Cinchoo – Simplified File Type Associations Development

Download sample – 80.7 KB

1. Introduction

Cinchoo is the application framework for .NET. One of the main functionality it provides to the users is application configuration management. It offers rich base framework classes to build .NET applications targeted on Windows platform.

In this article, I’m going to illustrate how to extend your application to register itself to associate to a file type and how the application can receive the file information when double-clicked on a file from Windows Explorer, etc. It is a simpler, fluent model for developing shell extension context menus rapidly. Making it as library letting you to concentrate yourself on the core development tasks.

2. Requirement

This functionality is written in C# for the .NET 4.0 Framework. It is part of Cinchoo framework, which is a great library with lot of features like Configuration Management, common ApplicationHost, Shell features, etc.

3. How It Works

File associations control the following functionality:

  • Which application launches when a user double-clicks a file
  • Which icon appears for a file by default
  • How the file type appears when viewed in Windows Explorer

Application developers can use file associations to control how the Shell treats custom file types, or to associate an application with existing file types. For example, when an application is installed, the application can check for the presence of existing file associations, and either create or override those file associations.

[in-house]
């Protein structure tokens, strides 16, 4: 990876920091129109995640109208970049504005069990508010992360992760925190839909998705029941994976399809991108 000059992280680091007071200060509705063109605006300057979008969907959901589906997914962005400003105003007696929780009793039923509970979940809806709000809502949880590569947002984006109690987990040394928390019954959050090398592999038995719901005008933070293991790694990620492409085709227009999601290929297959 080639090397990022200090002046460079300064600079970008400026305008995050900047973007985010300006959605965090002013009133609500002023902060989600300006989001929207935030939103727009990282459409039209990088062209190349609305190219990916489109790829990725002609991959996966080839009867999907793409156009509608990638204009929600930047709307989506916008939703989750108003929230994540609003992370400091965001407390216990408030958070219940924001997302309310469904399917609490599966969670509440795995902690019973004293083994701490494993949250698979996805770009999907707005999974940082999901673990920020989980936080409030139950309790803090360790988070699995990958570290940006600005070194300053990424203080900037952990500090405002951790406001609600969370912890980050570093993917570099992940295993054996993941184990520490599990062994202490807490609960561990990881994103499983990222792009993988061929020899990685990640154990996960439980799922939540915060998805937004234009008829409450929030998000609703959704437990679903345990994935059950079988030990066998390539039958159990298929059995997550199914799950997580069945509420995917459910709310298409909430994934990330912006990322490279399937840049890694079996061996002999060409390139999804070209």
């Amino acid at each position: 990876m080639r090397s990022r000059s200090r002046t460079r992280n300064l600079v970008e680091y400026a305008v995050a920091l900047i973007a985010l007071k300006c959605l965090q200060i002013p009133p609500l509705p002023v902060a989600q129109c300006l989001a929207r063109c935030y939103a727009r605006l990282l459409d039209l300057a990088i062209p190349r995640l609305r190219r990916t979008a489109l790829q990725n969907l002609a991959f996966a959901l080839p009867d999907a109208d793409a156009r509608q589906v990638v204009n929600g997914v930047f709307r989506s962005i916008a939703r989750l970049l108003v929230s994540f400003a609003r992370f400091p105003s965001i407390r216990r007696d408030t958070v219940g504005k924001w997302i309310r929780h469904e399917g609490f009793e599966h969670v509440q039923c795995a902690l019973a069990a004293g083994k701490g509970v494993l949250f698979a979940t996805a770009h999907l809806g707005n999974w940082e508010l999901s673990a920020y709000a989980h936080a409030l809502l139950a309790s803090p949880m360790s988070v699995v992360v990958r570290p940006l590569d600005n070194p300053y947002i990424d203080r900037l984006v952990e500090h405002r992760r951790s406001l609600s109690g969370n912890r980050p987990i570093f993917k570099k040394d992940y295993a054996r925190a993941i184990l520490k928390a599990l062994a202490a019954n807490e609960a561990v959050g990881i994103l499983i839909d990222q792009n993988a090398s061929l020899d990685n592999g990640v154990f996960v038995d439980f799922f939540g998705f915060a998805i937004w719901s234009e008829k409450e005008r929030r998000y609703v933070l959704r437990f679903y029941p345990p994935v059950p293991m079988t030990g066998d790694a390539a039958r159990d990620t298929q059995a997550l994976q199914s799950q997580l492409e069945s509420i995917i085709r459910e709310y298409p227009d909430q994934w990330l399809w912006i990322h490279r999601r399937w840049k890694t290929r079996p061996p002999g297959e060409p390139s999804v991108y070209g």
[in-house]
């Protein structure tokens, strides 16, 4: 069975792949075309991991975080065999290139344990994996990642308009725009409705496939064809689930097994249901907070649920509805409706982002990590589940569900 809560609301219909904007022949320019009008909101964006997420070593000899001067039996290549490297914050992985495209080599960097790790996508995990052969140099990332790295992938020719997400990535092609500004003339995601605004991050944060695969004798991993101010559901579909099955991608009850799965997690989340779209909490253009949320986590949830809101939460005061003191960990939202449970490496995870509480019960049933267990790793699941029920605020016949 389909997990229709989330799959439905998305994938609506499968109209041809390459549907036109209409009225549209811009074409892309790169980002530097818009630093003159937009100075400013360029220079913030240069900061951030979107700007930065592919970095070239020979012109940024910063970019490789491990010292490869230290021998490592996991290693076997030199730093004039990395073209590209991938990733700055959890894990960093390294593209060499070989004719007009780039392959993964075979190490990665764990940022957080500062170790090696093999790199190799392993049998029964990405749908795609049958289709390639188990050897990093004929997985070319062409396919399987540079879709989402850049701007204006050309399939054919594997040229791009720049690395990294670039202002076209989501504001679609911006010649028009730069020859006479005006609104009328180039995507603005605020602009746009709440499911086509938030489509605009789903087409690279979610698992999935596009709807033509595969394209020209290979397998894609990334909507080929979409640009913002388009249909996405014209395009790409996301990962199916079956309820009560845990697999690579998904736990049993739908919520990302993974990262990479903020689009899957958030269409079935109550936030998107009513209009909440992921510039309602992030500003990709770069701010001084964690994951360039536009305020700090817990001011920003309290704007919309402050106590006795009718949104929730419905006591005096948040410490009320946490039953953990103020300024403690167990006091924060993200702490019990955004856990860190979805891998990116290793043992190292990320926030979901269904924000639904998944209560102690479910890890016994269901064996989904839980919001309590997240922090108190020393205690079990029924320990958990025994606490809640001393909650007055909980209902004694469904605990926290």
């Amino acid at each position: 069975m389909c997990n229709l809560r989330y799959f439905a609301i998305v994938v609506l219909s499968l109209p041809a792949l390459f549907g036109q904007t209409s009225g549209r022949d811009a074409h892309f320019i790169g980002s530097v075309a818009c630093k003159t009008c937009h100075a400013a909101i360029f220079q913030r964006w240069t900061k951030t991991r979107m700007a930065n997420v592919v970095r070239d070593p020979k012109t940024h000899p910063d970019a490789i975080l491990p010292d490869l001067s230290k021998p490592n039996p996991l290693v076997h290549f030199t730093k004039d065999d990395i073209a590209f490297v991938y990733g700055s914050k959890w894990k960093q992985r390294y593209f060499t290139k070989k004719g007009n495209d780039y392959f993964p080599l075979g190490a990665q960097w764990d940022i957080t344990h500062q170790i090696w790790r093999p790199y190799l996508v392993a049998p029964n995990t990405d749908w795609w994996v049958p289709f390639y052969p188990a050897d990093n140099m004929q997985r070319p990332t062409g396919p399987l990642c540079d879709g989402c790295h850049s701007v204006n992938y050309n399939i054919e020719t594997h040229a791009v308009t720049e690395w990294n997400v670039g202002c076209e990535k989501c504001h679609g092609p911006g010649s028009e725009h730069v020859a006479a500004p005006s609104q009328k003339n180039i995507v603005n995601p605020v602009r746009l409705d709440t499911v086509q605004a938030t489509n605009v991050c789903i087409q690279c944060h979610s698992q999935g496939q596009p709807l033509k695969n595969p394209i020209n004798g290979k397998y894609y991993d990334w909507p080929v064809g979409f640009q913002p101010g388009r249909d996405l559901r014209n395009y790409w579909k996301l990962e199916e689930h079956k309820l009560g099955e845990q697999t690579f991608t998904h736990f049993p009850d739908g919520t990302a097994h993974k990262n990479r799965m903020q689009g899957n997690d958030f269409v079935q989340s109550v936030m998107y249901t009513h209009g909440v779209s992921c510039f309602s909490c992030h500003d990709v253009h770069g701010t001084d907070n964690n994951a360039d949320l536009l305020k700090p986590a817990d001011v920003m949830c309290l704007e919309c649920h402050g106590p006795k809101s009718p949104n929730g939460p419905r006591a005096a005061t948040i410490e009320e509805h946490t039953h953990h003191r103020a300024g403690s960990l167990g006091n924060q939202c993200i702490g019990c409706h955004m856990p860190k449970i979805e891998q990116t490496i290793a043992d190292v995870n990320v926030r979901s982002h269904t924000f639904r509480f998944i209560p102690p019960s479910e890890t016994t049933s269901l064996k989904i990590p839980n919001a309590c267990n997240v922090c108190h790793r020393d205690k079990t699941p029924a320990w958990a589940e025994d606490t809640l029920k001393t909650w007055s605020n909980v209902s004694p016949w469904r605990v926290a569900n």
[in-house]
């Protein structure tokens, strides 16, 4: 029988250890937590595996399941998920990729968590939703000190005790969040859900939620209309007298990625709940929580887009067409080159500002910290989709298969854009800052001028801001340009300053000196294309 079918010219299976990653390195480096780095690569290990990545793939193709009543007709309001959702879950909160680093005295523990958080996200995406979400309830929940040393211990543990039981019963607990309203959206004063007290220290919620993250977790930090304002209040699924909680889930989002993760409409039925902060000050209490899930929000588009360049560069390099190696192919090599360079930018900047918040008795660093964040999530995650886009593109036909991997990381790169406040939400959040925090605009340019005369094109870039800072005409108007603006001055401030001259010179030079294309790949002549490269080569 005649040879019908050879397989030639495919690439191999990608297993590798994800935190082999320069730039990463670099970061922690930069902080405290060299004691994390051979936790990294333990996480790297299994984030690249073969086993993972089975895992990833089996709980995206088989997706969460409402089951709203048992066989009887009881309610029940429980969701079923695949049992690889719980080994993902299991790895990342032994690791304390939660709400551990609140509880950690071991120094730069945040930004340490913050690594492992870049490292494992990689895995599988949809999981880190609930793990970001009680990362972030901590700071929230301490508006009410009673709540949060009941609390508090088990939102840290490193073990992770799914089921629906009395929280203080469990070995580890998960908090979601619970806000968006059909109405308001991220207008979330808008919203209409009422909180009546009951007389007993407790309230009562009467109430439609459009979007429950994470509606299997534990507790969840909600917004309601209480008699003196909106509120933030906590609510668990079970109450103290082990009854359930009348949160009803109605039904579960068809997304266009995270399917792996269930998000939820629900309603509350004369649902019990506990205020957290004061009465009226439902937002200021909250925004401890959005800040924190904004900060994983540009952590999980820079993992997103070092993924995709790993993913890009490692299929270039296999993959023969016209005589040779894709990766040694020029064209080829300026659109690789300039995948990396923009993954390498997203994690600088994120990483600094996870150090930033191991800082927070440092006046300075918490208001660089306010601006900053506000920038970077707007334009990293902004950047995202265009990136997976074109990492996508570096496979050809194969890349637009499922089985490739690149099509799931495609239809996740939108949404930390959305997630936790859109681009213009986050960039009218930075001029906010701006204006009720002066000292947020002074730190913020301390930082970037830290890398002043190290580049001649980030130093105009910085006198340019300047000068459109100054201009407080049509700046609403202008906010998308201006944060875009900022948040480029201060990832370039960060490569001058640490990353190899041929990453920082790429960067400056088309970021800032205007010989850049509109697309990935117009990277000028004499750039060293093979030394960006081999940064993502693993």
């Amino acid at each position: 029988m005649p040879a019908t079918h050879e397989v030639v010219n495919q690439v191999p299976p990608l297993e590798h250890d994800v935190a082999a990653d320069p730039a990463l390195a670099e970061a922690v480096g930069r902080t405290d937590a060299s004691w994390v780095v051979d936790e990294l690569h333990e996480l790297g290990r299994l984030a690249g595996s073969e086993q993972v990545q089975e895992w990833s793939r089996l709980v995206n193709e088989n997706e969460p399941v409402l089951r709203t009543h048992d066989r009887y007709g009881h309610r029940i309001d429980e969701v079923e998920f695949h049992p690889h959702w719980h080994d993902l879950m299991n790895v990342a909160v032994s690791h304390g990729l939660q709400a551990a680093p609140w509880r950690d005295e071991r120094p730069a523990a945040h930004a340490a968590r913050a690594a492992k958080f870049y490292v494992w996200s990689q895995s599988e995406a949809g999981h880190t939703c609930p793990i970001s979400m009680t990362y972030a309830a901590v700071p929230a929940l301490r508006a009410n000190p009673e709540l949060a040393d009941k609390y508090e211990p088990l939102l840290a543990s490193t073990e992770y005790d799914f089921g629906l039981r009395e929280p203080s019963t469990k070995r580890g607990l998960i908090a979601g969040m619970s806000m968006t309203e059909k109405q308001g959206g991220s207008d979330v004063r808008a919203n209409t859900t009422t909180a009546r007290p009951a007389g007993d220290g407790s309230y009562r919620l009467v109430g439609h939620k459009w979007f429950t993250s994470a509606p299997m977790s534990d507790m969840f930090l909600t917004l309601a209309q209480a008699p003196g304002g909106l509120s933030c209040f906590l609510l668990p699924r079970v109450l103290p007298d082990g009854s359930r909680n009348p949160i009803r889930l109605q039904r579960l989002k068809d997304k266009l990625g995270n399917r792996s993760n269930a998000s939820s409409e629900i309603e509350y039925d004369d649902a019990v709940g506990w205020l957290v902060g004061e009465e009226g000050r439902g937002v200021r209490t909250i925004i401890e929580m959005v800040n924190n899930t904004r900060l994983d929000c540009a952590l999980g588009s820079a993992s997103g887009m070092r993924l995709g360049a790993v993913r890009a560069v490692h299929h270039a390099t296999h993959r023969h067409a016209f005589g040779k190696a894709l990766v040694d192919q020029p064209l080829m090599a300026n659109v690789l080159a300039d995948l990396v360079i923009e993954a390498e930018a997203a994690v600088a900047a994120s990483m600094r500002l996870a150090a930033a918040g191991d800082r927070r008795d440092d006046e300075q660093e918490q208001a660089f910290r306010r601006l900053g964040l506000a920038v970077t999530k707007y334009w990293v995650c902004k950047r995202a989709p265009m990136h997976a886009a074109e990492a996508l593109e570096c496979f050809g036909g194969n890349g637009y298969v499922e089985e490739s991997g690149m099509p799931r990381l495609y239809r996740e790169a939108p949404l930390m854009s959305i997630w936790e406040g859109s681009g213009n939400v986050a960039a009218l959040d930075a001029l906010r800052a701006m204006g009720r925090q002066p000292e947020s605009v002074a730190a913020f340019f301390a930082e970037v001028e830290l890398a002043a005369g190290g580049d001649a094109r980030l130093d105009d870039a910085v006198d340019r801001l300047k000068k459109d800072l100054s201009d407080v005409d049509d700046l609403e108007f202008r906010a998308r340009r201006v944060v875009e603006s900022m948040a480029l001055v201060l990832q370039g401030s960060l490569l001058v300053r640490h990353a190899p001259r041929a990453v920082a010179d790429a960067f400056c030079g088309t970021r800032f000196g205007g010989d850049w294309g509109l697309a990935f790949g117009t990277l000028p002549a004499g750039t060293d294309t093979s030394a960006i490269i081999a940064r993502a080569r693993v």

4. When You Should Implement File Associations

Applications can use files for various purposes: some files are used exclusively by the application, and are not typically accessed by users, while other files are created by the user and are often opened, searched for, and viewed from the Shell.

Unless your custom file type is used exclusively by the application, you should implement file associations for it. As a general rule, implement file associations for your custom file type if you expect the user to interact directly with these files in any way. That includes using the Shell to browse and open the files, searching the content or properties of the files, and previewing the files.

5. “Hello World” Sample

Let’s begin by looking into a simple example of an creating an application registering and opening the ‘.hlw’ files. The screenshot shows how our sample application registers itself to ‘.hlw‘ file types.

Figure 5.1 Screenshot of ‘.hlw’ file type association

When a user double clicks this file, our sample application will be launched and displays the window with the referenced file information.

Figure 5.2 Screenshot of sample application Main Window

  • Download the latest Cinchoo binary here. (Nuget Command: Install-Package Cinchoo)
  • Open VS.NET 2010 or higher
  • Create a sample VS.NET (.NET Framework 4) WinForm/Console Application project
  • Add reference to Cinchoo.Core.dll
  • Use the Cinchoo.Core.Shell namespace

Listing 5.1 Defining File Associations

[assembly: ChoShellFileAssociation(".hlw", Description = "Hello World! Document")]

The above code illustrates how to specify file associations in the sample application using ChoShellFileAssociationAttribute assembly level attribute. It can be defined either in AssemblyInfo.cs file or any class definition file. In this example, it is defined to use ‘.hlk’ file types with optional ‘Hello World! Document’ description.

If you want to leverage the Cinchoo framework registration process, you must define and use ChoApplicationHost derived class as shown below.

Listing 5.2 Application host object

[ChoApplicationHost]
public class AppHost : ChoApplicationHost
{
    public override object MainWindowObject
    {
        get
        {
            return new MainForm();
        }
    }
}